Swedish skip Niklas Edin outsmarted his opposite number for the second time in a week - winning 7-6 to book the remaining semi-final slot against Kevin Martin's unbeaten Canada.
It started badly for Murdoch's rink on the first end, when Euan Byers missed a regulation take-out to hand Sweden an advantage they patiently protected.
Murdoch battled to keep his team in the match, missing several key shots by fractions, as the cool heads of Sweden prevailed, with Edin and third Sebastian Kraupp both high in the averages.
But the momentum started to swing as the Scottish skip slowly hauled back a 5-2 deficit, winning three ends against the hammer to restore parity.
Sweden pinched back a single in the eighth end while an excellent take out from Murdoch gave him a final stone advantage for decisive tenth.
But Edin came back strongly, with an under-pressure double take out restricting Great Britain to an equalising single, which forced an extra end.
However, this time Sweden had the advantage of the hammer, which was to prove telling as Edin held his nerve to secure victory by the slenderest margin.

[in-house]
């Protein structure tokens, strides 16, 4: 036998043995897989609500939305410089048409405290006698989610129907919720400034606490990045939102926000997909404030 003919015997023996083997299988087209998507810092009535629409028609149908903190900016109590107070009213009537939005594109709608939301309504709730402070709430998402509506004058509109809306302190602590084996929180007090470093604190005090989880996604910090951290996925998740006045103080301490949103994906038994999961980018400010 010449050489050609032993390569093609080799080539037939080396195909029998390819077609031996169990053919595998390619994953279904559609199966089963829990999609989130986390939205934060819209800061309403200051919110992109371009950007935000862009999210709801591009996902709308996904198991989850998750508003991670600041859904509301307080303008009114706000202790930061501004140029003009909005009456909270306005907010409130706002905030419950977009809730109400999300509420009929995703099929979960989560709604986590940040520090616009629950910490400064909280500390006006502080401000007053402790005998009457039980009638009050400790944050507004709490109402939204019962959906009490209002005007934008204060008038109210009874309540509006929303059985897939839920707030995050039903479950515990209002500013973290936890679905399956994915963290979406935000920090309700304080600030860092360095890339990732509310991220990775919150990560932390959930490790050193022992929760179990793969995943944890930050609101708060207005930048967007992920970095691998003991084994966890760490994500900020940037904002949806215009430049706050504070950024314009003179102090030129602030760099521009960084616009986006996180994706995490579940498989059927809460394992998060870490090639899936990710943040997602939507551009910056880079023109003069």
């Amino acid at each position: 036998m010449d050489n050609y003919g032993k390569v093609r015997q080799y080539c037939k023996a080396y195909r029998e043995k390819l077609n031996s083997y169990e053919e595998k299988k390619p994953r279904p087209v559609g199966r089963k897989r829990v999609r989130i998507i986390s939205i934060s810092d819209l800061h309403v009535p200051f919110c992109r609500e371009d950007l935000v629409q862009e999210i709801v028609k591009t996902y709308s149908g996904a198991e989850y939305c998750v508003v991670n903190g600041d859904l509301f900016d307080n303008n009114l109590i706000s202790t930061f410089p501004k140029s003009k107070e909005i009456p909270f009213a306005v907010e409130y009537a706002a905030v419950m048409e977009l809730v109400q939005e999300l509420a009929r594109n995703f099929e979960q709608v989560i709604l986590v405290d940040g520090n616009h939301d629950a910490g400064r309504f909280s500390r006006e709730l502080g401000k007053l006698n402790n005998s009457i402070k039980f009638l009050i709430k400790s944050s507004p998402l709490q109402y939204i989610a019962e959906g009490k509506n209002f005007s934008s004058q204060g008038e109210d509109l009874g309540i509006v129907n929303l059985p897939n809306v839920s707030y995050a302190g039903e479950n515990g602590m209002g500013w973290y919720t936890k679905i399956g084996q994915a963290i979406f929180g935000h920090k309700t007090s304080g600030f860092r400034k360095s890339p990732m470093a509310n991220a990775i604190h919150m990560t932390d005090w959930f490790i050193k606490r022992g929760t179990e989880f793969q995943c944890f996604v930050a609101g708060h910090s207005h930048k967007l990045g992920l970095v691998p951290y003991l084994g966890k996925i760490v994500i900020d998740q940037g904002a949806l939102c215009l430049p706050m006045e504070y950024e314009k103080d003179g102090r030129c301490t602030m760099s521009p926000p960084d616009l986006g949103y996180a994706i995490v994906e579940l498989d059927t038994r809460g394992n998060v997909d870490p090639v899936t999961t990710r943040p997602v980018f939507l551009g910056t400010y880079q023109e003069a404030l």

Murdoch struggled to hide his emotions after the game.
Four years ago Murdoch admitted he was 'heartbroken' after losing a bronze medal play-off to the United States in Turin.
But he rebounded to win two World Championships in three years, in addition to securing the European title, meaning he arrived here as Britain's top gold medal prospect.
However, defeat to Sweden means his performance in Vancouver is even more disappointing than 2006.
"We've trained six days a week for the last two years and we've come into these Olympics as world champions but the week just didn't go for us," said Murdoch.
"This feels as bad as Turin, maybe even worse. When you sacrifice so much and train as hard as we do, it's hard to take and it's going to take a long time to get over.
"We should have beaten more teams this week but we didn't finish games off in the way we usually do.
"It's heartbreaking, it's the worst thing possible for our team."
Edin was rightly buzzing following his win and claims he has nothing to fear from Canada, who are unbeaten at these Olympics.
"It's going to be tough for us but all teams in the semis have a shot," he said.
"We need a good start and get some breaks and maybe we have a chance to beat them.
"They are the best team here, but we have nothing to lose and they have everything to lose."